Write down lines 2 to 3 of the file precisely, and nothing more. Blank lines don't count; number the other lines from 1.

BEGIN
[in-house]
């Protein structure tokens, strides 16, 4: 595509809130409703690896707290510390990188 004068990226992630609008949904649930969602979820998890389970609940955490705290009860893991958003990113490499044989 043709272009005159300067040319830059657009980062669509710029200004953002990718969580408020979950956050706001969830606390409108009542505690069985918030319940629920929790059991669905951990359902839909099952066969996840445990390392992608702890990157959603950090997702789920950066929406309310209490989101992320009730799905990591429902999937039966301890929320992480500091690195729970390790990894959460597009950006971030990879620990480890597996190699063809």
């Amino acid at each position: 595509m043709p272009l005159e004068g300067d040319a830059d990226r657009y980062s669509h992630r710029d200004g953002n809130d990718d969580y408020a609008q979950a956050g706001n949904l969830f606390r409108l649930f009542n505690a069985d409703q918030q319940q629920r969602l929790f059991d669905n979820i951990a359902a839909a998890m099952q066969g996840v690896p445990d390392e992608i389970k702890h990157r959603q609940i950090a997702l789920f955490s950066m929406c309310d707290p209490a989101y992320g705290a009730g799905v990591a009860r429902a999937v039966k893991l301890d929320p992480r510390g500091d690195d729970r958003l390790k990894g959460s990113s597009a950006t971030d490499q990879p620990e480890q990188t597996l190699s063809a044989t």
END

């Protein structure tokens, strides 16, 4: 595509809130409703690896707290510390990188 004068990226992630609008949904649930969602979820998890389970609940955490705290009860893991958003990113490499044989 043709272009005159300067040319830059657009980062669509710029200004953002990718969580408020979950956050706001969830606390409108009542505690069985918030319940629920929790059991669905951990359902839909099952066969996840445990390392992608702890990157959603950090997702789920950066929406309310209490989101992320009730799905990591429902999937039966301890929320992480500091690195729970390790990894959460597009950006971030990879620990480890597996190699063809």
């Amino acid at each position: 595509m043709p272009l005159e004068g300067d040319a830059d990226r657009y980062s669509h992630r710029d200004g953002n809130d990718d969580y408020a609008q979950a956050g706001n949904l969830f606390r409108l649930f009542n505690a069985d409703q918030q319940q629920r969602l929790f059991d669905n979820i951990a359902a839909a998890m099952q066969g996840v690896p445990d390392e992608i389970k702890h990157r959603q609940i950090a997702l789920f955490s950066m929406c309310d707290p209490a989101y992320g705290a009730g799905v990591a009860r429902a999937v039966k893991l301890d929320p992480r510390g500091d690195d729970r958003l390790k990894g959460s990113s597009a950006t971030d490499q990879p620990e480890q990188t597996l190699s063809a044989t």